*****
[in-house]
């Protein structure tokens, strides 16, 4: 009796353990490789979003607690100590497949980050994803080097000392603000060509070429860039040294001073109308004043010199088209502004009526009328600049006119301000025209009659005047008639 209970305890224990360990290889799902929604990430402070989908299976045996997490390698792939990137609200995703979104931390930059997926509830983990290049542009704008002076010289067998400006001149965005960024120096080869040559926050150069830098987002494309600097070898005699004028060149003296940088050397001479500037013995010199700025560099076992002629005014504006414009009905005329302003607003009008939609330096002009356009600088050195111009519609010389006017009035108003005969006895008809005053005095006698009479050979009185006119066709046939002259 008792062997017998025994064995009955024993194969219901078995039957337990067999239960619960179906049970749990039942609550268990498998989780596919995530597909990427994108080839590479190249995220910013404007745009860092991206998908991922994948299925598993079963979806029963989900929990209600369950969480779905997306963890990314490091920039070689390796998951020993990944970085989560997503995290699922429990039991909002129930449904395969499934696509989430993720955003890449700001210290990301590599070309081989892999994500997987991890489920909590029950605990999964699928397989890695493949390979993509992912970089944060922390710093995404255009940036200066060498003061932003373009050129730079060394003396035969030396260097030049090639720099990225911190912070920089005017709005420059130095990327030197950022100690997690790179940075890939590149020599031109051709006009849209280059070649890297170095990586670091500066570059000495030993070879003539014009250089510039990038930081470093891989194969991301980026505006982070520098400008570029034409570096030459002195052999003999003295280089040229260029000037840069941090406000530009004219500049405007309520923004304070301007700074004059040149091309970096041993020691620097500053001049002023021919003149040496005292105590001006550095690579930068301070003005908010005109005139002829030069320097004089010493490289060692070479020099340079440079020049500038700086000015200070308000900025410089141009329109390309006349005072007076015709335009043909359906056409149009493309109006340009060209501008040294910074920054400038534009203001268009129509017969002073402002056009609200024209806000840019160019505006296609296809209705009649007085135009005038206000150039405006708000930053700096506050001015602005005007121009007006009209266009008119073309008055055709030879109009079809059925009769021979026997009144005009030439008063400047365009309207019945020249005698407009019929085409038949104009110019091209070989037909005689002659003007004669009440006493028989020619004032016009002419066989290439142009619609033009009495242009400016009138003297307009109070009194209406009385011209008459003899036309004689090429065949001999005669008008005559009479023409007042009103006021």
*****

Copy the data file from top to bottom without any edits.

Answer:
[in-house]
């Protein structure tokens, strides 16, 4: 009796353990490789979003607690100590497949980050994803080097000392603000060509070429860039040294001073109308004043010199088209502004009526009328600049006119301000025209009659005047008639 209970305890224990360990290889799902929604990430402070989908299976045996997490390698792939990137609200995703979104931390930059997926509830983990290049542009704008002076010289067998400006001149965005960024120096080869040559926050150069830098987002494309600097070898005699004028060149003296940088050397001479500037013995010199700025560099076992002629005014504006414009009905005329302003607003009008939609330096002009356009600088050195111009519609010389006017009035108003005969006895008809005053005095006698009479050979009185006119066709046939002259 008792062997017998025994064995009955024993194969219901078995039957337990067999239960619960179906049970749990039942609550268990498998989780596919995530597909990427994108080839590479190249995220910013404007745009860092991206998908991922994948299925598993079963979806029963989900929990209600369950969480779905997306963890990314490091920039070689390796998951020993990944970085989560997503995290699922429990039991909002129930449904395969499934696509989430993720955003890449700001210290990301590599070309081989892999994500997987991890489920909590029950605990999964699928397989890695493949390979993509992912970089944060922390710093995404255009940036200066060498003061932003373009050129730079060394003396035969030396260097030049090639720099990225911190912070920089005017709005420059130095990327030197950022100690997690790179940075890939590149020599031109051709006009849209280059070649890297170095990586670091500066570059000495030993070879003539014009250089510039990038930081470093891989194969991301980026505006982070520098400008570029034409570096030459002195052999003999003295280089040229260029000037840069941090406000530009004219500049405007309520923004304070301007700074004059040149091309970096041993020691620097500053001049002023021919003149040496005292105590001006550095690579930068301070003005908010005109005139002829030069320097004089010493490289060692070479020099340079440079020049500038700086000015200070308000900025410089141009329109390309006349005072007076015709335009043909359906056409149009493309109006340009060209501008040294910074920054400038534009203001268009129509017969002073402002056009609200024209806000840019160019505006296609296809209705009649007085135009005038206000150039405006708000930053700096506050001015602005005007121009007006009209266009008119073309008055055709030879109009079809059925009769021979026997009144005009030439008063400047365009309207019945020249005698407009019929085409038949104009110019091209070989037909005689002659003007004669009440006493028989020619004032016009002419066989290439142009619609033009009495242009400016009138003297307009109070009194209406009385011209008459003899036309004689090429065949001999005669008008005559009479023409007042009103006021």